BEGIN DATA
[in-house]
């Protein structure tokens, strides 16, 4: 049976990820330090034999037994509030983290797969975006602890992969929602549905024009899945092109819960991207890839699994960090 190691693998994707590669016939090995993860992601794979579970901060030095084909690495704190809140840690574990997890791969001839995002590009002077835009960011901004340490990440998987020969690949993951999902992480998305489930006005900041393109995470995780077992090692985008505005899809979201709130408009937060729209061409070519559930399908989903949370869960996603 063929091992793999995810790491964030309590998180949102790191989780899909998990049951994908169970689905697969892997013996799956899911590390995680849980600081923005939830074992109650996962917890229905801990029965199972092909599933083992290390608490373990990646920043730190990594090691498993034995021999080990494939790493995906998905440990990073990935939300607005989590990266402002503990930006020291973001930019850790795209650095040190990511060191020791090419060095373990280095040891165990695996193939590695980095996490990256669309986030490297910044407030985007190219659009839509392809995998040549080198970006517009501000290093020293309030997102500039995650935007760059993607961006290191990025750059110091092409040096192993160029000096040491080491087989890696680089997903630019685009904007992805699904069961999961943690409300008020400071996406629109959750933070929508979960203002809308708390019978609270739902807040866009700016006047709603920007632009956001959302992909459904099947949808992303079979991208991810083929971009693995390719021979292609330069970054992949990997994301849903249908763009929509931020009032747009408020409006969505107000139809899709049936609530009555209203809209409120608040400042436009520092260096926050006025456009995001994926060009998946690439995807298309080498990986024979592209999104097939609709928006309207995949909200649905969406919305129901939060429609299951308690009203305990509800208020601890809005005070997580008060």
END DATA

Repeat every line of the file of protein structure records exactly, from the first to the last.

[in-house]
């Protein structure tokens, strides 16, 4: 049976990820330090034999037994509030983290797969975006602890992969929602549905024009899945092109819960991207890839699994960090 190691693998994707590669016939090995993860992601794979579970901060030095084909690495704190809140840690574990997890791969001839995002590009002077835009960011901004340490990440998987020969690949993951999902992480998305489930006005900041393109995470995780077992090692985008505005899809979201709130408009937060729209061409070519559930399908989903949370869960996603 063929091992793999995810790491964030309590998180949102790191989780899909998990049951994908169970689905697969892997013996799956899911590390995680849980600081923005939830074992109650996962917890229905801990029965199972092909599933083992290390608490373990990646920043730190990594090691498993034995021999080990494939790493995906998905440990990073990935939300607005989590990266402002503990930006020291973001930019850790795209650095040190990511060191020791090419060095373990280095040891165990695996193939590695980095996490990256669309986030490297910044407030985007190219659009839509392809995998040549080198970006517009501000290093020293309030997102500039995650935007760059993607961006290191990025750059110091092409040096192993160029000096040491080491087989890696680089997903630019685009904007992805699904069961999961943690409300008020400071996406629109959750933070929508979960203002809308708390019978609270739902807040866009700016006047709603920007632009956001959302992909459904099947949808992303079979991208991810083929971009693995390719021979292609330069970054992949990997994301849903249908763009929509931020009032747009408020409006969505107000139809899709049936609530009555209203809209409120608040400042436009520092260096926050006025456009995001994926060009998946690439995807298309080498990986024979592209999104097939609709928006309207995949909200649905969406919305129901939060429609299951308690009203305990509800208020601890809005005070997580008060």